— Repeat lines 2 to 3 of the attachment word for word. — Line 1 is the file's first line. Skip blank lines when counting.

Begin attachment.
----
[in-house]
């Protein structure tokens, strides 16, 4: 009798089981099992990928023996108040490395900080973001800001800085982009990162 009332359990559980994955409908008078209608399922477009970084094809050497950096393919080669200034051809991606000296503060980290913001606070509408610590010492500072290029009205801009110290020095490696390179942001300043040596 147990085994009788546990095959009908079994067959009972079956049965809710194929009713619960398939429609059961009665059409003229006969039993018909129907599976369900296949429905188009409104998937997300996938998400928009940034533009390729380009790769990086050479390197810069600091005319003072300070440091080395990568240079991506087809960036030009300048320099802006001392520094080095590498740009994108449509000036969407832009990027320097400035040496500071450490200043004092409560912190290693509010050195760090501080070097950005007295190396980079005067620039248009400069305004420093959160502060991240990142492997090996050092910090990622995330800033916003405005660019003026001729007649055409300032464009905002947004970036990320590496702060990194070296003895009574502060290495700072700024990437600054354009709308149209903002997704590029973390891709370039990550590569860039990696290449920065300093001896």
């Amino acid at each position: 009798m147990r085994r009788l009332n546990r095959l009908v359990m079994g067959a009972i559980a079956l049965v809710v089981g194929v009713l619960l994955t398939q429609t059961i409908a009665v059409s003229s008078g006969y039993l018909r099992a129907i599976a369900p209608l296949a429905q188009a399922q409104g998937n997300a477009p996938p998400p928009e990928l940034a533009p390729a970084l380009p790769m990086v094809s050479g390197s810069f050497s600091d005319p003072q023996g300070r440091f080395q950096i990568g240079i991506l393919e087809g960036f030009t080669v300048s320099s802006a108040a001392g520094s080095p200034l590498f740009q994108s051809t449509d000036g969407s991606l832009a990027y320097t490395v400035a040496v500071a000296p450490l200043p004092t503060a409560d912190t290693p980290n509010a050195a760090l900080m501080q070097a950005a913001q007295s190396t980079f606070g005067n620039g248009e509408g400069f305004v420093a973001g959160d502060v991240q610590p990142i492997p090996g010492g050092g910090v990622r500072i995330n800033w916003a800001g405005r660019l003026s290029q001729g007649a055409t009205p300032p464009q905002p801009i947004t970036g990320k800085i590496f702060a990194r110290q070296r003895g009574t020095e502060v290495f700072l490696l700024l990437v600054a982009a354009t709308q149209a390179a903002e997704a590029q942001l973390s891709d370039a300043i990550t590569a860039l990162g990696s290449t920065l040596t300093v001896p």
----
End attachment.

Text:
């Protein structure tokens, strides 16, 4: 009798089981099992990928023996108040490395900080973001800001800085982009990162 009332359990559980994955409908008078209608399922477009970084094809050497950096393919080669200034051809991606000296503060980290913001606070509408610590010492500072290029009205801009110290020095490696390179942001300043040596 147990085994009788546990095959009908079994067959009972079956049965809710194929009713619960398939429609059961009665059409003229006969039993018909129907599976369900296949429905188009409104998937997300996938998400928009940034533009390729380009790769990086050479390197810069600091005319003072300070440091080395990568240079991506087809960036030009300048320099802006001392520094080095590498740009994108449509000036969407832009990027320097400035040496500071450490200043004092409560912190290693509010050195760090501080070097950005007295190396980079005067620039248009400069305004420093959160502060991240990142492997090996050092910090990622995330800033916003405005660019003026001729007649055409300032464009905002947004970036990320590496702060990194070296003895009574502060290495700072700024990437600054354009709308149209903002997704590029973390891709370039990550590569860039990696290449920065300093001896």
């Amino acid at each position: 009798m147990r085994r009788l009332n546990r095959l009908v359990m079994g067959a009972i559980a079956l049965v809710v089981g194929v009713l619960l994955t398939q429609t059961i409908a009665v059409s003229s008078g006969y039993l018909r099992a129907i599976a369900p209608l296949a429905q188009a399922q409104g998937n997300a477009p996938p998400p928009e990928l940034a533009p390729a970084l380009p790769m990086v094809s050479g390197s810069f050497s600091d005319p003072q023996g300070r440091f080395q950096i990568g240079i991506l393919e087809g960036f030009t080669v300048s320099s802006a108040a001392g520094s080095p200034l590498f740009q994108s051809t449509d000036g969407s991606l832009a990027y320097t490395v400035a040496v500071a000296p450490l200043p004092t503060a409560d912190t290693p980290n509010a050195a760090l900080m501080q070097a950005a913001q007295s190396t980079f606070g005067n620039g248009e509408g400069f305004v420093a973001g959160d502060v991240q610590p990142i492997p090996g010492g050092g910090v990622r500072i995330n800033w916003a800001g405005r660019l003026s290029q001729g007649a055409t009205p300032p464009q905002p801009i947004t970036g990320k800085i590496f702060a990194r110290q070296r003895g009574t020095e502060v290495f700072l490696l700024l990437v600054a982009a354009t709308q149209a390179a903002e997704a590029q942001l973390s891709d370039a300043i990550t590569a860039l990162g990696s290449t920065l040596t300093v001896p």